It's a simple idea. One day without plastic. Just a day. Think you can do it? We do.

Here's what's at stake: your health and the future of the ocean.

So, live like you love the ocean. Make June 8th, World Ocean Day or September 19th, International Coastal Cleanup Day YOUR Day Without Plastic.

Or pick your day, tell us how it goes.

And get a sticker for your reusable water bottle now!

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Thursday, April 17, 2008

Better environment starts with all of us

Battle Creek Inquirer


As Earth Day 2008 approaches next week, complex issues such as global warming, renewable energy and contamination of our air and water are at the forefront.

Most of us are content to let scientists, environmentalists, politicians and industrialists haggle over the best actions to take to address these matters.

But that does not free us of personal responsibility when it comes to protecting our environment.

We can start by picking up after ourselves. According to a report released Wednesday by the Ocean Conservancy, too many of us are inclined to simply drop our debris wherever we choose. One Saturday last September, 378,000 volunteers scoured 33,000 miles of shoreline in 45 states and 76 countries, and came up with approximately 6 million pounds of trash. The Ocean Conservancy report catalogs the nearly 7.2 million items they found, ranging from omnipresent cigarette butts to fishing lines and plastic bags that pose lethal threats to wildlife. In fact, volunteers found 81 birds, 63 fish, 49 invertebrates, 30 mammals, 11 reptiles and one amphibian entangled in debris.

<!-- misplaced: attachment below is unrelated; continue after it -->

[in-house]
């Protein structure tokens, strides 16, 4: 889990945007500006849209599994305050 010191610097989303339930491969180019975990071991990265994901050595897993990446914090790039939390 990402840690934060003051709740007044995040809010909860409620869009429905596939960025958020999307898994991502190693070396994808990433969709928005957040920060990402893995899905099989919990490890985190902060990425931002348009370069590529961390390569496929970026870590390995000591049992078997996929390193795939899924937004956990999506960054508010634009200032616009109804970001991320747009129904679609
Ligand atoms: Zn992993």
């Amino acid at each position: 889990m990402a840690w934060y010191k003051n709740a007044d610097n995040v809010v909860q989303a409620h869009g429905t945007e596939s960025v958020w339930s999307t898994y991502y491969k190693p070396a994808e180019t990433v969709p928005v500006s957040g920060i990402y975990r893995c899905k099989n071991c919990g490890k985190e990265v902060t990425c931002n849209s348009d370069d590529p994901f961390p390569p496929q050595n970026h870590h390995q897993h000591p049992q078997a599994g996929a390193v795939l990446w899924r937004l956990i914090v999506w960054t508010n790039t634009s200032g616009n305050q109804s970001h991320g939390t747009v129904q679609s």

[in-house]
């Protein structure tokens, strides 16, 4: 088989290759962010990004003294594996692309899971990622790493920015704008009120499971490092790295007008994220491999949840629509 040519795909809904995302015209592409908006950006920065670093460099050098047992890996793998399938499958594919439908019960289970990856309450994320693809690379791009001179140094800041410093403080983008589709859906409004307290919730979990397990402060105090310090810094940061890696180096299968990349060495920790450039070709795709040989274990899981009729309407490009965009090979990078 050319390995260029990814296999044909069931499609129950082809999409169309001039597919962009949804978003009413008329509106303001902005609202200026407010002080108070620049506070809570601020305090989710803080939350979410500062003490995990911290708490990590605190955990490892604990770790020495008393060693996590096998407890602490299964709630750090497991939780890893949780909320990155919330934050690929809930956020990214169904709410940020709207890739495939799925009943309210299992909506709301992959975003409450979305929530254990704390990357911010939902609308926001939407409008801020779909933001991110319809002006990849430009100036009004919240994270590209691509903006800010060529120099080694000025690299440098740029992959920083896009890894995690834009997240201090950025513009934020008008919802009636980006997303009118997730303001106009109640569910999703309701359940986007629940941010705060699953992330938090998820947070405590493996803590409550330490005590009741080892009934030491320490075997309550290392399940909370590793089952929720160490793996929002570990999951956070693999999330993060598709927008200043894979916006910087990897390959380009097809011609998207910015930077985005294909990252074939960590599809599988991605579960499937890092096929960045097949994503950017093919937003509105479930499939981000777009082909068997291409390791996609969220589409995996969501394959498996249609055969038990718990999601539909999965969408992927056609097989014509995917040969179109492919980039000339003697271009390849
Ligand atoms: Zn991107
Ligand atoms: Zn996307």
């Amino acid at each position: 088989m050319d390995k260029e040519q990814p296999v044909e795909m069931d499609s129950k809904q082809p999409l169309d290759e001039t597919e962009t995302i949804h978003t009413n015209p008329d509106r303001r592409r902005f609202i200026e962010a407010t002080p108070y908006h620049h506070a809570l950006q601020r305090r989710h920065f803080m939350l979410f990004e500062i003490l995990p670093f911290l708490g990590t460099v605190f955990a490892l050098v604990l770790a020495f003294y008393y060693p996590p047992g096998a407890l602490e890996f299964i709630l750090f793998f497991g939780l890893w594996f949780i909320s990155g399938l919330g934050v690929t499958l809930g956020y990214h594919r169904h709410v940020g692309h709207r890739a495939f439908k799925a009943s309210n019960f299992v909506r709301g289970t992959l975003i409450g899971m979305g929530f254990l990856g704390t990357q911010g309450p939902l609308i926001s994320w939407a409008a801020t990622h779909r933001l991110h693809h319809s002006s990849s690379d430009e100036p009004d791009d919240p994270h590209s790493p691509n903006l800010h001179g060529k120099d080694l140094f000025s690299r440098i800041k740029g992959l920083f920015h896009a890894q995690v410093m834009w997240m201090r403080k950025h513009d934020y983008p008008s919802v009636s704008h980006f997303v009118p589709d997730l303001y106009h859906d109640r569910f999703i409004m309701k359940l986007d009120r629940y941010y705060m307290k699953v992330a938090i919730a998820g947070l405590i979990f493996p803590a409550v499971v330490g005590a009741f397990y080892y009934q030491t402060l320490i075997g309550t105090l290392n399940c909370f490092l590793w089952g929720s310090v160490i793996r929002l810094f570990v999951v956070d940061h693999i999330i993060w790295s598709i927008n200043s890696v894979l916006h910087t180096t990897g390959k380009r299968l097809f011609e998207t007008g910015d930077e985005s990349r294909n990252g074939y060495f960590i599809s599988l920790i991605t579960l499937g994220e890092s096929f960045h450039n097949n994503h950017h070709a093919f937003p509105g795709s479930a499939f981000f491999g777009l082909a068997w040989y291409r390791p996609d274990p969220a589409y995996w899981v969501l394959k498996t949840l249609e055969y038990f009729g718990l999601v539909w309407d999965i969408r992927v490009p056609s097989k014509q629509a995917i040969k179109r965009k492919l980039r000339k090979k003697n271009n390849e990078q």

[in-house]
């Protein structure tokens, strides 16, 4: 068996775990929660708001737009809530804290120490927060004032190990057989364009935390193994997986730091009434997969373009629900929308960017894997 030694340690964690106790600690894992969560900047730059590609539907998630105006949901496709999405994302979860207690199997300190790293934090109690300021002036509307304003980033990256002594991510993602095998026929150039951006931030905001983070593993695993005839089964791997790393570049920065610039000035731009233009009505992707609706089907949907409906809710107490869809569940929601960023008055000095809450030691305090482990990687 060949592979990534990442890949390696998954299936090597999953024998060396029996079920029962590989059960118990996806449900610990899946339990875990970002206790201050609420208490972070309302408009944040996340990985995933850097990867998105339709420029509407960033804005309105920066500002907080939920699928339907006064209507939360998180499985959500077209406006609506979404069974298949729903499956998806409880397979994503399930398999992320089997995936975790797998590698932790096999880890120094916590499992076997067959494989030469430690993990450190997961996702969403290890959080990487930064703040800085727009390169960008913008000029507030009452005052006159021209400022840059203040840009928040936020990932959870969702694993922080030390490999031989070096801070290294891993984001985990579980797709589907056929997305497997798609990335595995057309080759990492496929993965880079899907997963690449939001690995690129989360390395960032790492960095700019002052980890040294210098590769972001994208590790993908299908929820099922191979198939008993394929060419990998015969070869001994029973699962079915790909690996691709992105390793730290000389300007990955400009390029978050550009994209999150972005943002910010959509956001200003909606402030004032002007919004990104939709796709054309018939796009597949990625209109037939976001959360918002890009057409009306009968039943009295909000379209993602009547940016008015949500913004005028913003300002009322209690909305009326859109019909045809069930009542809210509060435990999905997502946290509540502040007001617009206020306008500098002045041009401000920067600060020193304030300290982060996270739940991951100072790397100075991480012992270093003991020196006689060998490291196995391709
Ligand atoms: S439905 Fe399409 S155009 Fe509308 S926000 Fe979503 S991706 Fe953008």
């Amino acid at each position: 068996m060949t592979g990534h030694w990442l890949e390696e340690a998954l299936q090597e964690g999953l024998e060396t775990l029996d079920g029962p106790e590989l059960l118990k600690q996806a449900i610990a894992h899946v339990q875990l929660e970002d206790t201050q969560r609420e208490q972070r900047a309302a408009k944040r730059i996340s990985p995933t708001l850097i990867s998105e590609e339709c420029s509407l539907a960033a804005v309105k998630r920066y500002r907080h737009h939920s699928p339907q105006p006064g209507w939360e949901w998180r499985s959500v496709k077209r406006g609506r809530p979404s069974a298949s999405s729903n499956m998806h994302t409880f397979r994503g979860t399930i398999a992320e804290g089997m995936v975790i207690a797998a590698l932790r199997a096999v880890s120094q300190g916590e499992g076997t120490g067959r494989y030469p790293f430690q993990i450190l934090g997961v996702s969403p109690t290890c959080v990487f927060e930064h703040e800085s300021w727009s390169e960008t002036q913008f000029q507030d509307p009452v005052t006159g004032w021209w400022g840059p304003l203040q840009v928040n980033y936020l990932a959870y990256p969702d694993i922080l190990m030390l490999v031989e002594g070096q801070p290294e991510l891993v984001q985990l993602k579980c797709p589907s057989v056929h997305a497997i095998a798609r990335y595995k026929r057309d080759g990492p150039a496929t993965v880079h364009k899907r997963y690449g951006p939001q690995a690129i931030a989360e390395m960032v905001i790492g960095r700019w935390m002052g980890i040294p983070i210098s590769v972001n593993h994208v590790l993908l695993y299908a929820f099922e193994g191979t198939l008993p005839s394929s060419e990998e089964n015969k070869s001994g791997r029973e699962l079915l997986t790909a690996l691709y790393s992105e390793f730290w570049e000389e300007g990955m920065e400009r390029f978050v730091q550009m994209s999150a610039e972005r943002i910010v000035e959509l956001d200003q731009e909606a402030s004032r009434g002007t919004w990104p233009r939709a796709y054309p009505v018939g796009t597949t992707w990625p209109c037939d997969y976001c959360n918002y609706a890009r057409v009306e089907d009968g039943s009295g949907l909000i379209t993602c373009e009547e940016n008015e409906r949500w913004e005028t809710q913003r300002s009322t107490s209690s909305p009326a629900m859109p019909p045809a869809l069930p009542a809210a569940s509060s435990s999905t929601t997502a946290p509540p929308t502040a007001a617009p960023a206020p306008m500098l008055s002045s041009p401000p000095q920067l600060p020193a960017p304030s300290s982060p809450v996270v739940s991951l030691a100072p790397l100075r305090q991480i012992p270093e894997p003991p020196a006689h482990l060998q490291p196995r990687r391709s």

According to the report, 57 percent of the trash was related to shoreline recreational activities (food wrappers, bottles, cups, lids, etc.), 33 percent from smoking-related activities, 6.3 percent from fishing or waterway activities, 2 percent from dumping and less than 1 percent from medical and personal hygiene activities. Volunteers found vehicle tires, building materials, beverage holders - and 2.3 million cigarette butts, filters and cigar tips.

Disgusting? Yes. Surprising? Hardly. Our shorelines, roadsides, parks and forests have become the all-too-handy receptacles for a throwaway world.

While the Ocean Conservancy report found that volunteers worldwide collected an average of 182 pounds of trash per mile of shoreline, the U.S. average was 390 pounds per mile - the highest by far of any nation.

Perhaps the saddest part of the report's findings is that the problem is entirely preventable. We literally are trashing our world because too many people just don't care. We have become too lazy to take care of our own trash and too unconcerned about the people who come after us.

So as we prepare for the hoopla of yet another Earth Day, maybe we should take a little more time to clean up after ourselves.

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